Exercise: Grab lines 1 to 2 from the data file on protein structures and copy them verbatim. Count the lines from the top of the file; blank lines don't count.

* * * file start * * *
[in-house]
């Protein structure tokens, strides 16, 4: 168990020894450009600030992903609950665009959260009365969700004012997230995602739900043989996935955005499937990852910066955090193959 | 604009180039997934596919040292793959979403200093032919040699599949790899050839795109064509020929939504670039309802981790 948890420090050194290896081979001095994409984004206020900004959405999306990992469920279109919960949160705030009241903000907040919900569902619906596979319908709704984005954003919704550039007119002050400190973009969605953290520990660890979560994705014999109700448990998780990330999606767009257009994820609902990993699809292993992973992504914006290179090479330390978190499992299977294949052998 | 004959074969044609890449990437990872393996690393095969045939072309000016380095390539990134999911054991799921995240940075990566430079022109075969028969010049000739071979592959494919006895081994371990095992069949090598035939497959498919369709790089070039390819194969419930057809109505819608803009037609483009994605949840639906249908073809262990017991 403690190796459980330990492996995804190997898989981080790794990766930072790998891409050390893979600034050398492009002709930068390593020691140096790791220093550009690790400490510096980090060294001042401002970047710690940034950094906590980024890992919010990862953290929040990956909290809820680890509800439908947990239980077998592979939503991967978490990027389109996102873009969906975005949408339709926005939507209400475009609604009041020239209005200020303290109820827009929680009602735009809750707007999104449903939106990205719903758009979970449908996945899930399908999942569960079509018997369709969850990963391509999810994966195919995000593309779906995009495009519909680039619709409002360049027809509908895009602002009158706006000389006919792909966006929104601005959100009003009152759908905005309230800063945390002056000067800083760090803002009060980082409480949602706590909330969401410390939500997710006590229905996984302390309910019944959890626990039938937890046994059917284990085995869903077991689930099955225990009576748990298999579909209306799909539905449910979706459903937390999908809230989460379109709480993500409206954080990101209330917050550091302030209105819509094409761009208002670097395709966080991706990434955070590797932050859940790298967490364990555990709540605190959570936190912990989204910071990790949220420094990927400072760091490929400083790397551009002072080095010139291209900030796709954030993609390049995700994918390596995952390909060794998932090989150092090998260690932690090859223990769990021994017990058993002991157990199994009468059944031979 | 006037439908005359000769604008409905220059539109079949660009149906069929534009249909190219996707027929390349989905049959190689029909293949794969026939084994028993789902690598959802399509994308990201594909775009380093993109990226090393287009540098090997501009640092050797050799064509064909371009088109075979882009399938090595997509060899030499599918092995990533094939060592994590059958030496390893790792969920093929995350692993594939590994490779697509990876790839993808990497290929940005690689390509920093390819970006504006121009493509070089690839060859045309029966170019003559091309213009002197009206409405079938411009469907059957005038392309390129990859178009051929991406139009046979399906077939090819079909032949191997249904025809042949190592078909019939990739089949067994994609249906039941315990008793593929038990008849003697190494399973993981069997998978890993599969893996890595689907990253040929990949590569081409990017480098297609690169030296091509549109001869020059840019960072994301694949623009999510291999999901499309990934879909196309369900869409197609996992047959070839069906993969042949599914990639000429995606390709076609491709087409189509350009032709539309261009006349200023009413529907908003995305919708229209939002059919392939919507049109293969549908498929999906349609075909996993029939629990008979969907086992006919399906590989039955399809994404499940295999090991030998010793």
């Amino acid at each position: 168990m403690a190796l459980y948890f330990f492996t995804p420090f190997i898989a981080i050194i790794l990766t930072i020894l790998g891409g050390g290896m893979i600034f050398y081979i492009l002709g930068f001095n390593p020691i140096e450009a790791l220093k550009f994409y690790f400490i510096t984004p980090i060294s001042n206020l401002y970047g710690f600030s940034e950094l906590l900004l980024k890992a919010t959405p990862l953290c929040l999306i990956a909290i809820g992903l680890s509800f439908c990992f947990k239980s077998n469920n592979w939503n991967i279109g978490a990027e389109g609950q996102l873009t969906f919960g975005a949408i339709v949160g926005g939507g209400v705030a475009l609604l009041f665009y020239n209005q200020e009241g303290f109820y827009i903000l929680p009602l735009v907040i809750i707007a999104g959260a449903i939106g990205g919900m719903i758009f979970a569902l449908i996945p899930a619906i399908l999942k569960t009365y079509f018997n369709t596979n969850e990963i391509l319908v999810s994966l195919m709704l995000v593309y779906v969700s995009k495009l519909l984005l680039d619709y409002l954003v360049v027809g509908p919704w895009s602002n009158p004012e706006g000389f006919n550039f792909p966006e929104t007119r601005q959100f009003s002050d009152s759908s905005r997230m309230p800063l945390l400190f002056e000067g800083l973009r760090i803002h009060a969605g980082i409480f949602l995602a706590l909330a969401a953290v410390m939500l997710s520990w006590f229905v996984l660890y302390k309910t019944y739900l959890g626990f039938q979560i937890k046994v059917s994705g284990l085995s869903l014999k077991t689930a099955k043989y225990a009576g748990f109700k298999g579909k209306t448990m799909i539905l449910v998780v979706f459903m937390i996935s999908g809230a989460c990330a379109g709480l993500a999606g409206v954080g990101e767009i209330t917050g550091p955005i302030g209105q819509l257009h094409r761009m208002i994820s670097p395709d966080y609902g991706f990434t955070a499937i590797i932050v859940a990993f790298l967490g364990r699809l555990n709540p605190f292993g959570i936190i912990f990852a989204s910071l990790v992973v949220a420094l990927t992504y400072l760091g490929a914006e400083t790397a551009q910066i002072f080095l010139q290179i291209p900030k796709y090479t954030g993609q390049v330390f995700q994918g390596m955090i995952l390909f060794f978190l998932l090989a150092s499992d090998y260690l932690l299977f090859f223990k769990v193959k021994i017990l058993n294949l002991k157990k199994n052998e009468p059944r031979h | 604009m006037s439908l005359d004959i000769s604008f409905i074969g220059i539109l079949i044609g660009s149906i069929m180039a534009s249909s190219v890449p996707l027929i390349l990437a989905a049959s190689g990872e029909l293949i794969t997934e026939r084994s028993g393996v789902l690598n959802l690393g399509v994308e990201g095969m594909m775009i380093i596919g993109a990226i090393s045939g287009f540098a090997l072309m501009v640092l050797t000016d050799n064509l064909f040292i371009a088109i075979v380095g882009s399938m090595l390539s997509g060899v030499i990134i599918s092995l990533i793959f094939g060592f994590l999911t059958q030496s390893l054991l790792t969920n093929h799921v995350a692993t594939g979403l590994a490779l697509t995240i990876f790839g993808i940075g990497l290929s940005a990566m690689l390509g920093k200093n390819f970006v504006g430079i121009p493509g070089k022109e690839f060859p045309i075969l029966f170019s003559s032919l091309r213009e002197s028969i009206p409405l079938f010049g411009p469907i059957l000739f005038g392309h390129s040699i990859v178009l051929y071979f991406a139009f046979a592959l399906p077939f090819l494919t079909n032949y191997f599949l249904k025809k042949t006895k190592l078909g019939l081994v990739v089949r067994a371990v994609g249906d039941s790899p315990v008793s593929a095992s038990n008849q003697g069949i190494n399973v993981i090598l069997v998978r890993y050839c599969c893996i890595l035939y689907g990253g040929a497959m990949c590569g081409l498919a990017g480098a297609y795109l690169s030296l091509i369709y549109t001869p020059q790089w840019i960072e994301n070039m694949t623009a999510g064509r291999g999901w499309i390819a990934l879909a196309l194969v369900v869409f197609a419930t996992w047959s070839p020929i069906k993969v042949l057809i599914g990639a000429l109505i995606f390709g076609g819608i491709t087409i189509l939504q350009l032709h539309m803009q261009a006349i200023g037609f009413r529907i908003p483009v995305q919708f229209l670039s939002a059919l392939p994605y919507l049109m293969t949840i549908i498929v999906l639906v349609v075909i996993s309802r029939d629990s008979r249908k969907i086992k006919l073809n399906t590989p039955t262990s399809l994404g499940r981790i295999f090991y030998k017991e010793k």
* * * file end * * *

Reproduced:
[in-house]
């Protein structure tokens, strides 16, 4: 168990020894450009600030992903609950665009959260009365969700004012997230995602739900043989996935955005499937990852910066955090193959 | 604009180039997934596919040292793959979403200093032919040699599949790899050839795109064509020929939504670039309802981790 948890420090050194290896081979001095994409984004206020900004959405999306990992469920279109919960949160705030009241903000907040919900569902619906596979319908709704984005954003919704550039007119002050400190973009969605953290520990660890979560994705014999109700448990998780990330999606767009257009994820609902990993699809292993992973992504914006290179090479330390978190499992299977294949052998 | 004959074969044609890449990437990872393996690393095969045939072309000016380095390539990134999911054991799921995240940075990566430079022109075969028969010049000739071979592959494919006895081994371990095992069949090598035939497959498919369709790089070039390819194969419930057809109505819608803009037609483009994605949840639906249908073809262990017991 403690190796459980330990492996995804190997898989981080790794990766930072790998891409050390893979600034050398492009002709930068390593020691140096790791220093550009690790400490510096980090060294001042401002970047710690940034950094906590980024890992919010990862953290929040990956909290809820680890509800439908947990239980077998592979939503991967978490990027389109996102873009969906975005949408339709926005939507209400475009609604009041020239209005200020303290109820827009929680009602735009809750707007999104449903939106990205719903758009979970449908996945899930399908999942569960079509018997369709969850990963391509999810994966195919995000593309779906995009495009519909680039619709409002360049027809509908895009602002009158706006000389006919792909966006929104601005959100009003009152759908905005309230800063945390002056000067800083760090803002009060980082409480949602706590909330969401410390939500997710006590229905996984302390309910019944959890626990039938937890046994059917284990085995869903077991689930099955225990009576748990298999579909209306799909539905449910979706459903937390999908809230989460379109709480993500409206954080990101209330917050550091302030209105819509094409761009208002670097395709966080991706990434955070590797932050859940790298967490364990555990709540605190959570936190912990989204910071990790949220420094990927400072760091490929400083790397551009002072080095010139291209900030796709954030993609390049995700994918390596995952390909060794998932090989150092090998260690932690090859223990769990021994017990058993002991157990199994009468059944031979 | 006037439908005359000769604008409905220059539109079949660009149906069929534009249909190219996707027929390349989905049959190689029909293949794969026939084994028993789902690598959802399509994308990201594909775009380093993109990226090393287009540098090997501009640092050797050799064509064909371009088109075979882009399938090595997509060899030499599918092995990533094939060592994590059958030496390893790792969920093929995350692993594939590994490779697509990876790839993808990497290929940005690689390509920093390819970006504006121009493509070089690839060859045309029966170019003559091309213009002197009206409405079938411009469907059957005038392309390129990859178009051929991406139009046979399906077939090819079909032949191997249904025809042949190592078909019939990739089949067994994609249906039941315990008793593929038990008849003697190494399973993981069997998978890993599969893996890595689907990253040929990949590569081409990017480098297609690169030296091509549109001869020059840019960072994301694949623009999510291999999901499309990934879909196309369900869409197609996992047959070839069906993969042949599914990639000429995606390709076609491709087409189509350009032709539309261009006349200023009413529907908003995305919708229209939002059919392939919507049109293969549908498929999906349609075909996993029939629990008979969907086992006919399906590989039955399809994404499940295999090991030998010793």